Indian expats cashing in on falling rupee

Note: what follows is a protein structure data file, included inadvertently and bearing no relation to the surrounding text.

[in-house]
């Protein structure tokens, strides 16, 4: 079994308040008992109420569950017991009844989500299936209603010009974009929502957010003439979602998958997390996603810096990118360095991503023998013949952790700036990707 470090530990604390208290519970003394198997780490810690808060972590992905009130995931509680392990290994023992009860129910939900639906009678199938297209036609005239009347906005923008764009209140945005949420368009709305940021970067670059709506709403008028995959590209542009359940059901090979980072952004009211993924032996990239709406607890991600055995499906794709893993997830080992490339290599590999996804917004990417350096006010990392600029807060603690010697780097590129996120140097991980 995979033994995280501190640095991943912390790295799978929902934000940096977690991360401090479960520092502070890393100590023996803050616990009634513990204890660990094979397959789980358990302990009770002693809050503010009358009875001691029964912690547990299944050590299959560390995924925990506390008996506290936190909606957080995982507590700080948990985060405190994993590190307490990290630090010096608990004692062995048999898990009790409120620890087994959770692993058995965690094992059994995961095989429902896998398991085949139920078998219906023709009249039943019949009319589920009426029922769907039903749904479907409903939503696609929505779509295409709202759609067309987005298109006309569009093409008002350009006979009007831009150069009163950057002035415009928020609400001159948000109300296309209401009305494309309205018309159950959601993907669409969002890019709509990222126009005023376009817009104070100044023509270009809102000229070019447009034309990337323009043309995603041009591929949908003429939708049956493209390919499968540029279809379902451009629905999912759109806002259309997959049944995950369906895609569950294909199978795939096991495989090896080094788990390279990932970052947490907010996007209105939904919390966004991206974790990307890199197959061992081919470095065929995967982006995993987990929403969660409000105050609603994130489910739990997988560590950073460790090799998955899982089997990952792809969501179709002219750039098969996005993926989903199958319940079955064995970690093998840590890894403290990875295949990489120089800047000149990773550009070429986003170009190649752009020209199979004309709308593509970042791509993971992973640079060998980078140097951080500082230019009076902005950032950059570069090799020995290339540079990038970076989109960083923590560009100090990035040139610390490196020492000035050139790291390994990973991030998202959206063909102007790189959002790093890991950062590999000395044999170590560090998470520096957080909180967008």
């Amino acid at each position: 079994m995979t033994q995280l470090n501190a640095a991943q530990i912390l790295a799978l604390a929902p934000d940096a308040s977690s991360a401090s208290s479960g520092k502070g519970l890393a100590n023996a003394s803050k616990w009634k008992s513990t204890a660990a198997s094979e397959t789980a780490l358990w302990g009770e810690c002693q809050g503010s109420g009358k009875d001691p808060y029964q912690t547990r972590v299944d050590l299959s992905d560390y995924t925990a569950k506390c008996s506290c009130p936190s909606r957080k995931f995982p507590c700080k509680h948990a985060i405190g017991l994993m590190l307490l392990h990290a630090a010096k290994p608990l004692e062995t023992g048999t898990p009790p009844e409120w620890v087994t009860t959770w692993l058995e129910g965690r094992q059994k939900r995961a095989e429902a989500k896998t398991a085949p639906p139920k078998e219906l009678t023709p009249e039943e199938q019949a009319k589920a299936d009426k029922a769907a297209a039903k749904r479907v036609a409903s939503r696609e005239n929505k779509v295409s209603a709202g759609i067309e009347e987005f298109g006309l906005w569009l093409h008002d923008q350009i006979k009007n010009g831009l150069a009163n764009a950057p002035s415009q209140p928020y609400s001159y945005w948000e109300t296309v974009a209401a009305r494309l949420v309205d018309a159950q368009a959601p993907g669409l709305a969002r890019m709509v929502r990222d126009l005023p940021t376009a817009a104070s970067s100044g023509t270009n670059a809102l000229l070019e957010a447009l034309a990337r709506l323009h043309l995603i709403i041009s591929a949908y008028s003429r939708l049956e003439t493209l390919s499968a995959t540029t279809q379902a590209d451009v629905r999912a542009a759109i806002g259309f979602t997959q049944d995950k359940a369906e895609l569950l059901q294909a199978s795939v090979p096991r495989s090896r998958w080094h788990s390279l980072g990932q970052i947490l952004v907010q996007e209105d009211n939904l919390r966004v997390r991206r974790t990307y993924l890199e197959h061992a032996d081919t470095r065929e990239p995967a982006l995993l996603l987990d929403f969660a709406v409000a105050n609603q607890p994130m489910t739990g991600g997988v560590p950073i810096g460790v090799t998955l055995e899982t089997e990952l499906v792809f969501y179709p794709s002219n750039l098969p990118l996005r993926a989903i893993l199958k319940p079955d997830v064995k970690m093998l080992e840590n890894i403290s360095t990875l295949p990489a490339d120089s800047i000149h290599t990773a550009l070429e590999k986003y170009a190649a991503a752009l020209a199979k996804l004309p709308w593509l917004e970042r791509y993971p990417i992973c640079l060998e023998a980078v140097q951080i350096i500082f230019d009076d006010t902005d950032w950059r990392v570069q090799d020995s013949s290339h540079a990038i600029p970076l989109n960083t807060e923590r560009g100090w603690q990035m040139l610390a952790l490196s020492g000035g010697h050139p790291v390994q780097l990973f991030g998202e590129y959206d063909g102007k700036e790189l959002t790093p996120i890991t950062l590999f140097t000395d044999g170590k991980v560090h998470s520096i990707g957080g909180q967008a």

Indian expats cashing in on falling rupee Staff Reporter / 21 August 2013 Concerns mounted over the state of the Indian economy as the country’s currency plummeted to another record low against the dollar and shares continued their slide on Tuesday. The Indian rupee, Asia’s worst-performing currency this year slid to 64.13 rupees to the dollar in morning trading, past its previous low of 63.22 on Monday, and some Indian expats are cashing in on the record low the currency has hit by sending more money home. The Reserve Bank of India is believed to have intervened twice in the foreign exchange market to sell dollars for rupees. The move lifted the Indian unit slightly but it still ended the day at a new lifetime closing low of 63.25 rupees to the dollar. Troubles besetting the rupee, which has fallen nearly 17 per cent against the dollar this year, has spilt over to the stock and bond markets. Indian shares — which have lost seven per cent in the past three trading days — slid as much as 1.83 per cent in early trade to a low of 17,970.98 points before recovering to close down 0.34 per cent at 18,246.04. The yield on the 10-year benchmark bond hit 9.23 per cent intraday, the highest for over five years, reflecting eroding investor appetite for Indian debt as worries about the economy and potential default mounted, AFP reported. Finance Minister P. Chidambaram told parliament a number of government steps had been taken to stem the rupee’s decline including reducing imports of non-essential items such as gold. The falling rupee stokes inflation by raising the cost of everything India imports from crude oil to chemicals and pulses. There are also growing fears that India will find it tough to fund its gaping current account deficit, which hit a record high last year. India’s weak trading sentiment was mirrored across key Asian stock markets, with investors jittery before Wednesday’s publication of the minutes of July’s US Federal Open Market Committee meeting. These were expected to give indications about a possible rollback of the Fed’s massive stimulus programme. Most emerging market currencies have been hit by expectations the Fed will scale back its stimulus sooner than expected, causing funds to flow back to the United States as its economy recovers. “This is a crisis, the sentiment is extremely frail,” said Param Sarma, chief executive of NSP Forex, a forex consultancy, according to AFP news agency. In the UAE, many Indian expats view the record decline of their currency as an opportunity to invest and send more cash home. However, Vasudev, assistant manager of UAE Exchange, Bur Dubai branch, said it’s been business as usual. “Even though we opened at Rs17.3 to the dirham on Tuesday morning, fluctuations in the rupee don’t influence people. The people who have to remit do so on a monthly basis — end of the month and first week of the month, around the time salaries get credited.” At a branch of Al Fardan Exchange located in a mall, the manager (not authorised to speak to the media), said he had noticed a disturbing trend in the past few weeks of Indians taking personal loans from banks and sending the money home. The manager’s own belief is: “Send what you have, never take a liability, it’s best to take it slow and send monthly.” “Yesterday, a man sent five million in Indian currency home to three different accounts.” There is a huge risk, though, in taking loans and sending that money home. According to K. V. Shamsudheen, who runs a charitable trust and looks into the welfare of NRIs and also conducts classes in Dubai on financial awareness: “More than 36 per cent Indians are taking loans from credit card companies that say they are charging 2-3 per cent interest” when, in fact, that 2-3 per cent was not annual interest, but monthly. Shamsudheen advises expats on key matters: “Never take loans from individual money lenders. Never take loans from credit card companies. And if you are remitting money home, make sure the investment back home is not in real estate, not in buying houses, but in a liquid investment such as fixed deposit, mutual funds and stocks.” Taylor Scott International

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